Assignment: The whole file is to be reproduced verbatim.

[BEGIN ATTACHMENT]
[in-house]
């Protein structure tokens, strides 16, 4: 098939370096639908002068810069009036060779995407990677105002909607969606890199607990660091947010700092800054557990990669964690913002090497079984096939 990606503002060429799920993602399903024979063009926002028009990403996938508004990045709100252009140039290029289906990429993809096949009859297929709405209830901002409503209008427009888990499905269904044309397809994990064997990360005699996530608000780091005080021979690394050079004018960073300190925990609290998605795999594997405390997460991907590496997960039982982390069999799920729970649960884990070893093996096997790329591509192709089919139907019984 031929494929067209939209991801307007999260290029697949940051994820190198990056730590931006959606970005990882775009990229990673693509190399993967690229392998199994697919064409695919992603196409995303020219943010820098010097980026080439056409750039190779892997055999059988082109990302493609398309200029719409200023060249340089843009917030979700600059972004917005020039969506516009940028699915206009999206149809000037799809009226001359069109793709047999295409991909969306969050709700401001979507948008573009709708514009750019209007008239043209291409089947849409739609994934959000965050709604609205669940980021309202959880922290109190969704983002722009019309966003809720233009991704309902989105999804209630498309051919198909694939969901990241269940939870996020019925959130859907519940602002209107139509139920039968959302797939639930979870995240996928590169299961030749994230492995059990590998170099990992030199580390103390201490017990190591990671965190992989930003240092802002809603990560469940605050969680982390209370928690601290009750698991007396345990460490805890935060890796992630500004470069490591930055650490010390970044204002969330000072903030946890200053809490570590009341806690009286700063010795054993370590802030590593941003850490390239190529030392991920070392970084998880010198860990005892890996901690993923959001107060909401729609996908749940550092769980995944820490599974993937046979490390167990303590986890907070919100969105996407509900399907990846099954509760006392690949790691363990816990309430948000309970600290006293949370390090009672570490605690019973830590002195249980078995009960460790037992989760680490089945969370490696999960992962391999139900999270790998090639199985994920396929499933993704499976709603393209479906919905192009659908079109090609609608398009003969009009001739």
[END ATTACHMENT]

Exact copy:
[in-house]
């Protein structure tokens, strides 16, 4: 098939370096639908002068810069009036060779995407990677105002909607969606890199607990660091947010700092800054557990990669964690913002090497079984096939 990606503002060429799920993602399903024979063009926002028009990403996938508004990045709100252009140039290029289906990429993809096949009859297929709405209830901002409503209008427009888990499905269904044309397809994990064997990360005699996530608000780091005080021979690394050079004018960073300190925990609290998605795999594997405390997460991907590496997960039982982390069999799920729970649960884990070893093996096997790329591509192709089919139907019984 031929494929067209939209991801307007999260290029697949940051994820190198990056730590931006959606970005990882775009990229990673693509190399993967690229392998199994697919064409695919992603196409995303020219943010820098010097980026080439056409750039190779892997055999059988082109990302493609398309200029719409200023060249340089843009917030979700600059972004917005020039969506516009940028699915206009999206149809000037799809009226001359069109793709047999295409991909969306969050709700401001979507948008573009709708514009750019209007008239043209291409089947849409739609994934959000965050709604609205669940980021309202959880922290109190969704983002722009019309966003809720233009991704309902989105999804209630498309051919198909694939969901990241269940939870996020019925959130859907519940602002209107139509139920039968959302797939639930979870995240996928590169299961030749994230492995059990590998170099990992030199580390103390201490017990190591990671965190992989930003240092802002809603990560469940605050969680982390209370928690601290009750698991007396345990460490805890935060890796992630500004470069490591930055650490010390970044204002969330000072903030946890200053809490570590009341806690009286700063010795054993370590802030590593941003850490390239190529030392991920070392970084998880010198860990005892890996901690993923959001107060909401729609996908749940550092769980995944820490599974993937046979490390167990303590986890907070919100969105996407509900399907990846099954509760006392690949790691363990816990309430948000309970600290006293949370390090009672570490605690019973830590002195249980078995009960460790037992989760680490089945969370490696999960992962391999139900999270790998090639199985994920396929499933993704499976709603393209479906919905192009659908079109090609609608398009003969009009001739």